As I said earlier in this thread, that is what I would do. Invite them to your house. It's a chance to (1) prove that gluten-free meals are delicious (2) educate them a little bit on the preparation and care of what you do to avoid CC.

Hopefully, it will be a win-win. :)

Let us know how it goes with the MIL. :)

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Yes, I have a few times, maybe I should do it again for awhile so they understand more!

You know, I wonder about the effectiveness of this idea....

Hang in there....let me explain.

If your house is gluten-free, and unless you have severe dietary restrictions(meaning food groups are obviously missing - like dairy).....I wonder if "gluten-free" will be obvious???

My FIL dang sure didn't get it...he assumed I was serving him gluten bread (and evidently he thought potatoes had gluten in them)....

If you have a mixed house or mixed meal I can see how they may notice during prep and cooking.

Just a thought....

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If she explains the various steps as she prepares, the MIL can watch and ask questions.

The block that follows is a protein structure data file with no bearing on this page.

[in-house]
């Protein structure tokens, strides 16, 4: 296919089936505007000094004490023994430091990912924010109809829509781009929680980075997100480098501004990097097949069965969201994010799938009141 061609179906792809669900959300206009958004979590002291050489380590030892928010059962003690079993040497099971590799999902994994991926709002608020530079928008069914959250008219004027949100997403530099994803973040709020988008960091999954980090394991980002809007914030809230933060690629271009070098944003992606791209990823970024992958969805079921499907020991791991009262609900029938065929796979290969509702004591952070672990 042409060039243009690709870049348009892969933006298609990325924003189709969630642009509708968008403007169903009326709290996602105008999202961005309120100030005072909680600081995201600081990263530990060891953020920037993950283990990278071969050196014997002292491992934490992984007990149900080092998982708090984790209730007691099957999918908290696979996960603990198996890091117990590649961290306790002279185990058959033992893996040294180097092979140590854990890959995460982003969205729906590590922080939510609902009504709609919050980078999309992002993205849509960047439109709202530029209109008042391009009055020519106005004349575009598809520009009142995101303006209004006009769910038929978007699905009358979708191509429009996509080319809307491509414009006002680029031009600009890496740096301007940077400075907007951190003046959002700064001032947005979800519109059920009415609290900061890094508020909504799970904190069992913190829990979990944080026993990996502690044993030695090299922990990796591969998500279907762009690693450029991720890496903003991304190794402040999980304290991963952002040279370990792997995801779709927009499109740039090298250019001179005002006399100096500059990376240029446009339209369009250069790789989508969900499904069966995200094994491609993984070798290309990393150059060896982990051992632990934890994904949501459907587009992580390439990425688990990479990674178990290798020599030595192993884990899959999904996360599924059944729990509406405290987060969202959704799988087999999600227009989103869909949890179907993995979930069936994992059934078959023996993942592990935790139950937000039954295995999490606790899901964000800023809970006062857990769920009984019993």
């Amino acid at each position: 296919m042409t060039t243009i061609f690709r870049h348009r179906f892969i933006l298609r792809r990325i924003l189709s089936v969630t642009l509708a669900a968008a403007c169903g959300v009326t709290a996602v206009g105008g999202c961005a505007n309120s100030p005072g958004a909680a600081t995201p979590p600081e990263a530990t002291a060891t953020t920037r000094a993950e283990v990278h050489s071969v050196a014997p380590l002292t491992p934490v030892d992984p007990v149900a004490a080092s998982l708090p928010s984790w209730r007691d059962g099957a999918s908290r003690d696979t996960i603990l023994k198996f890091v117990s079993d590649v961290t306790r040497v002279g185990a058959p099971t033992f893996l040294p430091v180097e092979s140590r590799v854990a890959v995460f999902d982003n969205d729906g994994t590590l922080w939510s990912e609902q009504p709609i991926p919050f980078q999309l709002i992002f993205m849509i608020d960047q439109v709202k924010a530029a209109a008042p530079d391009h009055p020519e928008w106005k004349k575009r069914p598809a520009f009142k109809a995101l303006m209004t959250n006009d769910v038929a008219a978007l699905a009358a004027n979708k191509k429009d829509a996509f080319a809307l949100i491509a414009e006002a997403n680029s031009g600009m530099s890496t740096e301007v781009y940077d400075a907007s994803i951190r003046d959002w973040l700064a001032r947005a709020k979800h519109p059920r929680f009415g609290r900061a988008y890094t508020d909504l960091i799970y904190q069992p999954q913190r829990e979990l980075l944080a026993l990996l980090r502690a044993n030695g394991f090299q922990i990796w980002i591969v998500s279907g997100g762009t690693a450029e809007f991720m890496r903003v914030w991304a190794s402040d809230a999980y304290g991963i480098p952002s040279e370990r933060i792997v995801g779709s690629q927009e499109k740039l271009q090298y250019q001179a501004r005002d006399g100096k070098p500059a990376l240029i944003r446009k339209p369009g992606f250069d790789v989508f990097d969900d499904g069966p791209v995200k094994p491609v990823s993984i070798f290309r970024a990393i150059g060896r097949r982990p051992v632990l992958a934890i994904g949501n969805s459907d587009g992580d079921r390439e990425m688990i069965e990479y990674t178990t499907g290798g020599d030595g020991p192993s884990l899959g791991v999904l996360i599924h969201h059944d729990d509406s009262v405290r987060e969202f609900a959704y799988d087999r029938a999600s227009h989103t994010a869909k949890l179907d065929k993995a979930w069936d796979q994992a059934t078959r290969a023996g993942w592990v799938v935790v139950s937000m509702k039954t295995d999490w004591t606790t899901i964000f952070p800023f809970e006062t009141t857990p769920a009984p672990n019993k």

At least, it's worth a try.

The bottom line is even if the MIL doesn't come around to understanding, you can all have dinner together. Isn't that the point?

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If she explains the various steps as she prepares, the MIL can watch and ask questions.

At least, it's worth a try.

The bottom line is even if the MIL doesn't come around to understannding, you can all have dinner together. Isn't that the point?

I agree the point is to be together....but am I missing something? What steps would there be unless it's a mixed household (therefore cc would be a consideration)?

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I plan on having a FULL gluten-free meal! This way she can see that there is lots of foods, just different ways to prepare it that would make it safe for me! I also can't eat potatoes so they'll have to go through one meal without them! :P

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I agree the point is to be together....but am I missing something? What steps would there be unless it's a mixed household (therefore cc would be a consideration)?